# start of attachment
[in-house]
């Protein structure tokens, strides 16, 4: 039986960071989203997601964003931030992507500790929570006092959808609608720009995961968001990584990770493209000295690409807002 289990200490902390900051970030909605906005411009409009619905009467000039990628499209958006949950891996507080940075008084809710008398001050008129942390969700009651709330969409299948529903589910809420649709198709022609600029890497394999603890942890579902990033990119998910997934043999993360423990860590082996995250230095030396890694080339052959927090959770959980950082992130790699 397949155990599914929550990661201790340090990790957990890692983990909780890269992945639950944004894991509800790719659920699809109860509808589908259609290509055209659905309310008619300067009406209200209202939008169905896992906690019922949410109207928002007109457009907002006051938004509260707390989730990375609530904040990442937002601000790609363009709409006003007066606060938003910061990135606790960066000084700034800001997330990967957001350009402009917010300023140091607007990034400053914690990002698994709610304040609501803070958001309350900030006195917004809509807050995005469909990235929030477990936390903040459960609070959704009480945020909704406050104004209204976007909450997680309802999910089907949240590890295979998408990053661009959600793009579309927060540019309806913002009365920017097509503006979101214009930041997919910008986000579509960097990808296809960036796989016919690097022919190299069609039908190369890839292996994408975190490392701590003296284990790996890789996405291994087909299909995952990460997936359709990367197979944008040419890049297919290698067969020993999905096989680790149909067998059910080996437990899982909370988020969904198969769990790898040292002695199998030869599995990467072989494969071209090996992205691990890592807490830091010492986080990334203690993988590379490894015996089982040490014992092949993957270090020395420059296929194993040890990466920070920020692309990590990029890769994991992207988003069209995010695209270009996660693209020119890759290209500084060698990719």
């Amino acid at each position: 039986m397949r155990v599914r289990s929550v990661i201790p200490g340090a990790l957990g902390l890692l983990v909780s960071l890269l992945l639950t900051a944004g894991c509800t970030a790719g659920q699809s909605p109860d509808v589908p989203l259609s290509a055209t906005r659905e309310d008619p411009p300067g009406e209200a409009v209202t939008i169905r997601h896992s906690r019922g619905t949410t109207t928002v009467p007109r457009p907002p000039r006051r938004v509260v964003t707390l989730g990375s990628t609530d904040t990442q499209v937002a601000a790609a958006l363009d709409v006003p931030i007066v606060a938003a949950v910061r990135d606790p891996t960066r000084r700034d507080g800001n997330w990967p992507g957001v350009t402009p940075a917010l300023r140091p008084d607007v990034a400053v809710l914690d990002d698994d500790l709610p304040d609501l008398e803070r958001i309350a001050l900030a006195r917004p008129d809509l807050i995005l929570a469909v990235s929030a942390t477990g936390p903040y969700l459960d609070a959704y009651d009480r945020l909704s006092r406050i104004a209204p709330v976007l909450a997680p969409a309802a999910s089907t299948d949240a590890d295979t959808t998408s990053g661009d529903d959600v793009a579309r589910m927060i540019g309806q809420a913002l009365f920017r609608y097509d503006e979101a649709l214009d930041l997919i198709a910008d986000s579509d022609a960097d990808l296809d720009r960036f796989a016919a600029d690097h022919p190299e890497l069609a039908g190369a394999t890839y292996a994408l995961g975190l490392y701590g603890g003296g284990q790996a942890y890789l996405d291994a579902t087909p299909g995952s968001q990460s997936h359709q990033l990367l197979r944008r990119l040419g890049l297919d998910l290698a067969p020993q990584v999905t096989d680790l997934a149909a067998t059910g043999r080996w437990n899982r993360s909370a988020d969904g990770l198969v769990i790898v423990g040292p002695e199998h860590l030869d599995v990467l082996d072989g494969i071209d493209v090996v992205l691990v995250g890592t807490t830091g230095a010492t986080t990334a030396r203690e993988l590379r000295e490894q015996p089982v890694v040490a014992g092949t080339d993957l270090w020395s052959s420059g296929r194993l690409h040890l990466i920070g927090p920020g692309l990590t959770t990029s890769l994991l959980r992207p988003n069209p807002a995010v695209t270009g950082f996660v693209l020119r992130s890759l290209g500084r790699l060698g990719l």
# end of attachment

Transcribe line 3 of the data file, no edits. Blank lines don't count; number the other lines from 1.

């Amino acid at each position: 039986m397949r155990v599914r289990s929550v990661i201790p200490g340090a990790l957990g902390l890692l983990v909780s960071l890269l992945l639950t900051a944004g894991c509800t970030a790719g659920q699809s909605p109860d509808v589908p989203l259609s290509a055209t906005r659905e309310d008619p411009p300067g009406e209200a409009v209202t939008i169905r997601h896992s906690r019922g619905t949410t109207t928002v009467p007109r457009p907002p000039r006051r938004v509260v964003t707390l989730g990375s990628t609530d904040t990442q499209v937002a601000a790609a958006l363009d709409v006003p931030i007066v606060a938003a949950v910061r990135d606790p891996t960066r000084r700034d507080g800001n997330w990967p992507g957001v350009t402009p940075a917010l300023r140091p008084d607007v990034a400053v809710l914690d990002d698994d500790l709610p304040d609501l008398e803070r958001i309350a001050l900030a006195r917004p008129d809509l807050i995005l929570a469909v990235s929030a942390t477990g936390p903040y969700l459960d609070a959704y009651d009480r945020l909704s006092r406050i104004a209204p709330v976007l909450a997680p969409a309802a999910s089907t299948d949240a590890d295979t959808t998408s990053g661009d529903d959600v793009a579309r589910m927060i540019g309806q809420a913002l009365f920017r609608y097509d503006e979101a649709l214009d930041l997919i198709a910008d986000s579509d022609a960097d990808l296809d720009r960036f796989a016919a600029d690097h022919p190299e890497l069609a039908g190369a394999t890839y292996a994408l995961g975190l490392y701590g603890g003296g284990q790996a942890y890789l996405d291994a579902t087909p299909g995952s968001q990460s997936h359709q990033l990367l197979r944008r990119l040419g890049l297919d998910l290698a067969p020993q990584v999905t096989d680790l997934a149909a067998t059910g043999r080996w437990n899982r993360s909370a988020d969904g990770l198969v769990i790898v423990g040292p002695e199998h860590l030869d599995v990467l082996d072989g494969i071209d493209v090996v992205l691990v995250g890592t807490t830091g230095a010492t986080t990334a030396r203690e993988l590379r000295e490894q015996p089982v890694v040490a014992g092949t080339d993957l270090w020395s052959s420059g296929r194993l690409h040890l990466i920070g927090p920020g692309l990590t959770t990029s890769l994991l959980r992207p988003n069209p807002a995010v695209t270009g950082f996660v693209l020119r992130s890759l290209g500084r790699l060698g990719l």